REVIEW: Pigeon English by Stephen Kelman


11318230Pigeon English by Stephen Kelman
Published by Bloomsbury Books
Publication date March, 1st, 2011
Genres realistic-fiction, mystery, contemporary, crime
Pages 263
Format Paperback
Source Brought

Eleven-year-old Harrison Opoku, the second best runner in Year 7, races through his new life in England in his personalised trainers - the Adidas stripes drawn on with a marker pen - blissfully unaware of the very real threat around him. Newly arrived from Ghana with his mother and older sister Lydia, Harri absorbs the many strange elements of city life, from the bewildering array of Haribo sweets, to the frightening, fascinating gang of older boys from his school. But his life is changed forever when one of his friends are murdered. The victim's football boots hang in tribute to him on railings behind fluorescent tape and a police appeal draws only silence, so Harri decides to act - unwittingly endangering the fragile web his mother has spun around her family to keep them safe.


A mesmerising book that should be loved and treasured by everyone, Pigeon English was such a thrilling novel to read. With witty characters and fantastic chapters, it's no surprise that I fell in love with Kelman's novel as soon as I began it. Pigeon English pulled me into its story that, at first, may appear to be just a fictional story but it actually has a deeper meaning to it behind the plot.

Harrison is eleven-years-old, a lover of sports and naïve to the world - which often leads Harrison to danger. Harrison Opoku is probably one of the most realistic characters I have ever met, he was written phenomenally and his naïvity often reminded me of what I was like when I was eleven - as his childlike nature gave me nostalgia as it kept on reminding me that I was fairly silly when I was younger. Kelman has written a brilliant protagonist in Pigeon English: he was witty, sweet and overall, determined to solve the mystery of who murdered his friend. It's often hard to write in the perspective of a young child, but Kelman has managed to create a likeable character and he does it brilliantly. 

Harrison's family were equally exceptional. Lydia Opoku was possibly one of my favourites because I really enjoyed seeing the brotherly/sisterly love between her and Harrison - as while Lydia wanted to fit in with her new friends, she also wants to protect Harrison from the dangers he's putting himself in. Harrison's mother was amazing, she was incredibly comedic in some areas of the novel and I fell in love with her. I really enjoyed meeting the Pigeon, he was an interesting character that complimented the tone and feel of this one-of-a-kind story. But, I would have loved to see more of Harrison's father as he only had a small part in Pigeon English and I would have enjoyed learning about him more. However, while Kelman has creating a very realistic family, Kelman has also written a dark gang that clearly portrays some gangs in our society today, and he highlights these issues wonderfully.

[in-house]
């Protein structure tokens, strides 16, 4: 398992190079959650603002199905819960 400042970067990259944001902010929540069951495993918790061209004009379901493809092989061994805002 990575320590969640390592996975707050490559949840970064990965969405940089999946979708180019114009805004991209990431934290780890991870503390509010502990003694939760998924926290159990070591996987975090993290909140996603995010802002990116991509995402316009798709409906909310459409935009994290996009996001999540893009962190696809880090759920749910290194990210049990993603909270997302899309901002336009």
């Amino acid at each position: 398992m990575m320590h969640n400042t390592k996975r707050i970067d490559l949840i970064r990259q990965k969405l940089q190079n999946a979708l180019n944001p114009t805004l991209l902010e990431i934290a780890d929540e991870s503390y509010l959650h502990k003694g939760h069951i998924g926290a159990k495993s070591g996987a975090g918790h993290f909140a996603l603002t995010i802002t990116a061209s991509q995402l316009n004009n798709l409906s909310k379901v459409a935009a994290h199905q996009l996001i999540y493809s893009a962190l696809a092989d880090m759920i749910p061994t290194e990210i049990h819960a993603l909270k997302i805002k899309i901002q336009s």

The plot of Pigeon English is beautifully intricate, there are wonderful elements of foreshadowing and the was that Kelman addresses our society is just...perfect! I'm purposely going to be bleak about the plot because it's great and the very moment that you're pulled into Kelman's novel, there's no going back.

This book made me laugh, cry and - most importantly - think. Pigeon English is a book to fall in love with - Kelman deals with the shocking reality of teenage violence, and I think it's fantastic that there is a novel out there that is so realistic yet, isn't boring to the point that I believe that I am reading an informative piece of writing, This was just a brilliant novel to read, and it will haunt me for the rest of my days.

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